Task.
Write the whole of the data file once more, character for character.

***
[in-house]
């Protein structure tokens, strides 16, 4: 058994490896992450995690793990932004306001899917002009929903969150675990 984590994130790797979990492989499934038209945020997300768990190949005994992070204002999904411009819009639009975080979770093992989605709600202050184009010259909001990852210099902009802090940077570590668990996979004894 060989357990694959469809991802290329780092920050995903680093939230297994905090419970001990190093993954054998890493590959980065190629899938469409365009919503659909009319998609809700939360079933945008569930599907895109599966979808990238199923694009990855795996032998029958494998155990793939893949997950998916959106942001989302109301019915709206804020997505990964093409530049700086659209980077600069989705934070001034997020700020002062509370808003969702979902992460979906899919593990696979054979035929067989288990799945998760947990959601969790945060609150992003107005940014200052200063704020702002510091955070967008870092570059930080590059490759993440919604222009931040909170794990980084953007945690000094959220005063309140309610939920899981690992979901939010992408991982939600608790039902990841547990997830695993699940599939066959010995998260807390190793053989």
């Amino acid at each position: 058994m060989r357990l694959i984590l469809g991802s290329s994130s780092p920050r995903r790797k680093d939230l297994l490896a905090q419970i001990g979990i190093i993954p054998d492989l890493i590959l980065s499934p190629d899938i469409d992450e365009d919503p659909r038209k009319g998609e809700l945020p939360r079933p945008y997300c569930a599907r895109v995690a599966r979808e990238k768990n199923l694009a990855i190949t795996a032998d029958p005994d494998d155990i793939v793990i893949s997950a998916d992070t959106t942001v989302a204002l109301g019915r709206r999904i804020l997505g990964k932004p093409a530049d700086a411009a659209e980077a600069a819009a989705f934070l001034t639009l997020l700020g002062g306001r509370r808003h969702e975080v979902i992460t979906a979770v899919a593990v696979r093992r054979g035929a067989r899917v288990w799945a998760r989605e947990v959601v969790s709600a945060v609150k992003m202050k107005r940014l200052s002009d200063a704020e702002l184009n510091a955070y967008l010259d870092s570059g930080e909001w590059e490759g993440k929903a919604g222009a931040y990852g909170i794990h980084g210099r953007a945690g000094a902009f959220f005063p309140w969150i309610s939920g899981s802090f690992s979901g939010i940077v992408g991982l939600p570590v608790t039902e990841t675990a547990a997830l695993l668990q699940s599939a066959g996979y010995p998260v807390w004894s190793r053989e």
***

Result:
[in-house]
């Protein structure tokens, strides 16, 4: 058994490896992450995690793990932004306001899917002009929903969150675990 984590994130790797979990492989499934038209945020997300768990190949005994992070204002999904411009819009639009975080979770093992989605709600202050184009010259909001990852210099902009802090940077570590668990996979004894 060989357990694959469809991802290329780092920050995903680093939230297994905090419970001990190093993954054998890493590959980065190629899938469409365009919503659909009319998609809700939360079933945008569930599907895109599966979808990238199923694009990855795996032998029958494998155990793939893949997950998916959106942001989302109301019915709206804020997505990964093409530049700086659209980077600069989705934070001034997020700020002062509370808003969702979902992460979906899919593990696979054979035929067989288990799945998760947990959601969790945060609150992003107005940014200052200063704020702002510091955070967008870092570059930080590059490759993440919604222009931040909170794990980084953007945690000094959220005063309140309610939920899981690992979901939010992408991982939600608790039902990841547990997830695993699940599939066959010995998260807390190793053989």
């Amino acid at each position: 058994m060989r357990l694959i984590l469809g991802s290329s994130s780092p920050r995903r790797k680093d939230l297994l490896a905090q419970i001990g979990i190093i993954p054998d492989l890493i590959l980065s499934p190629d899938i469409d992450e365009d919503p659909r038209k009319g998609e809700l945020p939360r079933p945008y997300c569930a599907r895109v995690a599966r979808e990238k768990n199923l694009a990855i190949t795996a032998d029958p005994d494998d155990i793939v793990i893949s997950a998916d992070t959106t942001v989302a204002l109301g019915r709206r999904i804020l997505g990964k932004p093409a530049d700086a411009a659209e980077a600069a819009a989705f934070l001034t639009l997020l700020g002062g306001r509370r808003h969702e975080v979902i992460t979906a979770v899919a593990v696979r093992r054979g035929a067989r899917v288990w799945a998760r989605e947990v959601v969790s709600a945060v609150k992003m202050k107005r940014l200052s002009d200063a704020e702002l184009n510091a955070y967008l010259d870092s570059g930080e909001w590059e490759g993440k929903a919604g222009a931040y990852g909170i794990h980084g210099r953007a945690g000094a902009f959220f005063p309140w969150i309610s939920g899981s802090f690992s979901g939010i940077v992408g991982l939600p570590v608790t039902e990841t675990a547990a997830l695993l668990q699940s599939a066959g996979y010995p998260v807390w004894s190793r053989e």